Q. I remember when I visited you and the flower team at Johnny's Seeds a few years back. I thought it was cute that you keep a closet filled with vintage plaid flannel shirts in the photo studio! The big flower bunches look so pretty in front of the faded checks and plaids. Is that the "Johnny's Look"? A. Yes, actually. We try to change it up, but it's a thing around the office. There are a couple of us who go to Goodwill and keep an eye out for the right shirts. Because, of course, our regular shirts are always dirty, so you have to have something clean hanging up!

Q. It feels so authentic that the people who are marketing your flower seeds and bulbs are gardeners, growing your flowers in trials. A. Ha! We just stumbled across a tulip photo that we wanted to use in an email. But we noticed that my hand holding the flowers is really filthy. I think our marketing team cropped it out for the email, but you can see it on our website (and above)!

Q. Okay, no surprise. How does the summer continue into fall for the Johnny's flower team? A. We continue with fall tunnel crops, which we evaluate into October.

Q. I would imagine you conduct some very big trials in certain categories, like sunflowers or zinnias? Do you have some mega-trials? A. Yes, you nailed it. Those two crops are really important, so they are always big trials.

Q. Tell me about the sunflower evaluations. A. There are just a lot of sunflowers to look at. We usually have three or so sunflower plantings each year. We look at differences in the way they perform in the early spring, compared to the last planting of the summer, because of day length and temperature. It's nice to be able to evaluate sunflowers across the season.

Q. I was intrigued to learn that Johnny's is doing some cut flower breeding! Can you share more about this program? A. This is going to be our fifth official season, but it takes time. We are at least two years or more away from having new varieties to introduce. Breeding involves observing what's missing and looking for genetic opportunities. So for example, with zinnias, there are colors you can find only in field-grown mixes, where the genetics are all mixed together, but you can't find specific features in a single variety. When we see something we love that's just not available as its own variety -- that's a place to start. The time-consuming steps involve removing everything we don't want (from the mix) and then starting over again with the selection we want to breed.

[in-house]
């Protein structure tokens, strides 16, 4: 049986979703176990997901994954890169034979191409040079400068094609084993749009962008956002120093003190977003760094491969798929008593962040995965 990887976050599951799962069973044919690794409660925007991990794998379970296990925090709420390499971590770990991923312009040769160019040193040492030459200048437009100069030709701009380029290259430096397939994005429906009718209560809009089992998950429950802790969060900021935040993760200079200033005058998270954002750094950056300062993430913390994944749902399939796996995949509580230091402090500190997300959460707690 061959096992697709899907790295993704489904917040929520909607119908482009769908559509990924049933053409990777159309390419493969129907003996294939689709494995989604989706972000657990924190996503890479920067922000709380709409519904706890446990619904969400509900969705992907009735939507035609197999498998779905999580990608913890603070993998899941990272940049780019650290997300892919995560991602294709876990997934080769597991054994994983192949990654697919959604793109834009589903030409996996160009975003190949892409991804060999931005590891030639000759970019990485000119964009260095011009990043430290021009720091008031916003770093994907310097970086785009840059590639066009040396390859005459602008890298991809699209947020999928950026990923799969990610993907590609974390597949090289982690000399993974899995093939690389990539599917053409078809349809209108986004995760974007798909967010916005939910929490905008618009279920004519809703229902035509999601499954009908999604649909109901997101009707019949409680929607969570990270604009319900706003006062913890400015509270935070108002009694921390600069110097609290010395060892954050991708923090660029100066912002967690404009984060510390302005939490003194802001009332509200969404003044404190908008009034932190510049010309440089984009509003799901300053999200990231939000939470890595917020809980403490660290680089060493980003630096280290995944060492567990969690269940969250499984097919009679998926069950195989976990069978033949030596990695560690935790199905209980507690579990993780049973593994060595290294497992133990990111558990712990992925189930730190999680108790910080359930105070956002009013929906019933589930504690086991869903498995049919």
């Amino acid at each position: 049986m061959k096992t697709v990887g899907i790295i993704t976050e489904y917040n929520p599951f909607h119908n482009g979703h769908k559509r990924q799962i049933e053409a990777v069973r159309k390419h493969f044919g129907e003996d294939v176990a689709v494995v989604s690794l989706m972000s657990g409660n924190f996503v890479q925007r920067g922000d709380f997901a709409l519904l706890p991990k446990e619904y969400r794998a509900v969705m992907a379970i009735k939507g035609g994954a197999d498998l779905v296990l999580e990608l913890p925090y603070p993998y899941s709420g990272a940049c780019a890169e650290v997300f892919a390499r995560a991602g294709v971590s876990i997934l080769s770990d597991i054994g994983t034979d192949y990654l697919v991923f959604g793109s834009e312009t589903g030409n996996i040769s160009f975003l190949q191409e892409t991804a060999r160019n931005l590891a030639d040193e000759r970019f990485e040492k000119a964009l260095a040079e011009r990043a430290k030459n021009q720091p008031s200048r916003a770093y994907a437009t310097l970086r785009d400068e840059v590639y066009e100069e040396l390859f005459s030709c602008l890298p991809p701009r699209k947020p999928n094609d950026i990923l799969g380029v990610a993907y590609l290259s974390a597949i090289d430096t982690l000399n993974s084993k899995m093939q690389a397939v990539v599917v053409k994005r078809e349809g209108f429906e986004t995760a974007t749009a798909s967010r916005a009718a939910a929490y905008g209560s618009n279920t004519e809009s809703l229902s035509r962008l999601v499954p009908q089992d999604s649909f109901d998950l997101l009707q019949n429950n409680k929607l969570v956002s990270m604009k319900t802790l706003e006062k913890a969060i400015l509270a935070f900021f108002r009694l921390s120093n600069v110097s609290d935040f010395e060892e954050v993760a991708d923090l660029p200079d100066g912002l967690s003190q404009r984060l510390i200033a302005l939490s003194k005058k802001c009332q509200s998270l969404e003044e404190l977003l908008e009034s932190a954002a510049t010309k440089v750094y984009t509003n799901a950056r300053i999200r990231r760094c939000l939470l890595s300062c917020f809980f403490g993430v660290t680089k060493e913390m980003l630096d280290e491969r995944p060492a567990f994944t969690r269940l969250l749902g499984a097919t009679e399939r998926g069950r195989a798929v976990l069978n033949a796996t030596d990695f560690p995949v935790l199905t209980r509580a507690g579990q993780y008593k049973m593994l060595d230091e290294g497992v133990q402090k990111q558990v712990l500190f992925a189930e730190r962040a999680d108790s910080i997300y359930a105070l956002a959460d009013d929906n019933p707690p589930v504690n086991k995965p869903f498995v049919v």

Q. Do you get involved in evaluating the ornamental gourds that a lot of flower farmers grown in the fall? A. We leave those to the vegetable team and stick to flowers, but sometimes they ask us what we think about an ornamental crop.

Q. Okay, (almost) final question and this is a little teaser for Slow Flowers Summit attendees. You and Joy designed two awesome looks for the 2022 American Flowers Week botanical couture collections, this year featuring amaranth (sneak peek above). I can't wait for the big reveal, to come in June. What amaranth varieties will our attendees find in their custom seed packet this year? A. We carry six or seven types of amaranth -- we really have the category covered. I think I picked upright burgundy, an upright copper one, and then a trailing one.

Q. Is June or July too late to plant amaranth? A. No, people will be able to go home after the Slow Flowers Summit and plant the seeds. Amaranth is great for succession planting. We usually do a late one so we have fresh amaranth by fall. It's such a nice color palette for fall arrangements!